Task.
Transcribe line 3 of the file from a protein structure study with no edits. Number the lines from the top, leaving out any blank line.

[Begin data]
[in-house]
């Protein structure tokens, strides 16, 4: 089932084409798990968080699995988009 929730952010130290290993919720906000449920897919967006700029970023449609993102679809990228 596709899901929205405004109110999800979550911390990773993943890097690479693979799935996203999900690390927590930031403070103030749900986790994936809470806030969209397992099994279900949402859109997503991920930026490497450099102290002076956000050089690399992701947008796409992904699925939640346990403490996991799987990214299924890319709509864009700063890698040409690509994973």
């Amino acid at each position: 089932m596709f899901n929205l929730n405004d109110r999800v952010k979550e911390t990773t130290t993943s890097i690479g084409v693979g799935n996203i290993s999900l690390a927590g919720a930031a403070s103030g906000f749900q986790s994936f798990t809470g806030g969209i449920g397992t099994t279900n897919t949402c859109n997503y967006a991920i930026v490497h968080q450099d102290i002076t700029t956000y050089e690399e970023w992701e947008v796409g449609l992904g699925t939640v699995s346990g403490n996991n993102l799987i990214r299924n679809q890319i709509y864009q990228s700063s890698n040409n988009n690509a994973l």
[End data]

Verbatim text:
């Amino acid at each position: 089932m596709f899901n929205l929730n405004d109110r999800v952010k979550e911390t990773t130290t993943s890097i690479g084409v693979g799935n996203i290993s999900l690390a927590g919720a930031a403070s103030g906000f749900q986790s994936f798990t809470g806030g969209i449920g397992t099994t279900n897919t949402c859109n997503y967006a991920i930026v490497h968080q450099d102290i002076t700029t956000y050089e690399e970023w992701e947008v796409g449609l992904g699925t939640v699995s346990g403490n996991n993102l799987i990214r299924n679809q890319i709509y864009q990228s700063s890698n040409n988009n690509a994973l």